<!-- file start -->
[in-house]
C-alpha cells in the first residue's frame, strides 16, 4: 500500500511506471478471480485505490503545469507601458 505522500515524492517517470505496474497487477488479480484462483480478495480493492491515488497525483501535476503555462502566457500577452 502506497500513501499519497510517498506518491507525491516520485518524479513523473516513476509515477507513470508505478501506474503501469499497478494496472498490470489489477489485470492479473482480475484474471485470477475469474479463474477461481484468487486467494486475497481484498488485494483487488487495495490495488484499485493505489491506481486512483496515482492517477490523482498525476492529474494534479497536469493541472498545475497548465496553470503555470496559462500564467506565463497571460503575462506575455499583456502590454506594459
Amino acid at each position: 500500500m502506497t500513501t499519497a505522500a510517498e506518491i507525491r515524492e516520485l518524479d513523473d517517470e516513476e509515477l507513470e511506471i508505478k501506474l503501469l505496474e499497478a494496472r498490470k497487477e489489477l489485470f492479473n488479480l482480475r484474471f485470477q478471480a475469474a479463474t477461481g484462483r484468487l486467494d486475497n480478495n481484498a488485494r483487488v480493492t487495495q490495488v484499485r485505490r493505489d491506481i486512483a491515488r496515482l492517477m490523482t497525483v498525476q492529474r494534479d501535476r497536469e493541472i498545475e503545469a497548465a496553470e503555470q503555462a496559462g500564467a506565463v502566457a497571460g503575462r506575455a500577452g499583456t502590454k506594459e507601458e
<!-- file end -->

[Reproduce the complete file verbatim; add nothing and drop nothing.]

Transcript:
[in-house]
C-alpha cells in the first residue's frame, strides 16, 4: 500500500511506471478471480485505490503545469507601458 505522500515524492517517470505496474497487477488479480484462483480478495480493492491515488497525483501535476503555462502566457500577452 502506497500513501499519497510517498506518491507525491516520485518524479513523473516513476509515477507513470508505478501506474503501469499497478494496472498490470489489477489485470492479473482480475484474471485470477475469474479463474477461481484468487486467494486475497481484498488485494483487488487495495490495488484499485493505489491506481486512483496515482492517477490523482498525476492529474494534479497536469493541472498545475497548465496553470503555470496559462500564467506565463497571460503575462506575455499583456502590454506594459
Amino acid at each position: 500500500m502506497t500513501t499519497a505522500a510517498e506518491i507525491r515524492e516520485l518524479d513523473d517517470e516513476e509515477l507513470e511506471i508505478k501506474l503501469l505496474e499497478a494496472r498490470k497487477e489489477l489485470f492479473n488479480l482480475r484474471f485470477q478471480a475469474a479463474t477461481g484462483r484468487l486467494d486475497n480478495n481484498a488485494r483487488v480493492t487495495q490495488v484499485r485505490r493505489d491506481i486512483a491515488r496515482l492517477m490523482t497525483v498525476q492529474r494534479d501535476r497536469e493541472i498545475e503545469a497548465a496553470e503555470q503555462a496559462g500564467a506565463v502566457a497571460g503575462r506575455a500577452g499583456t502590454k506594459e507601458e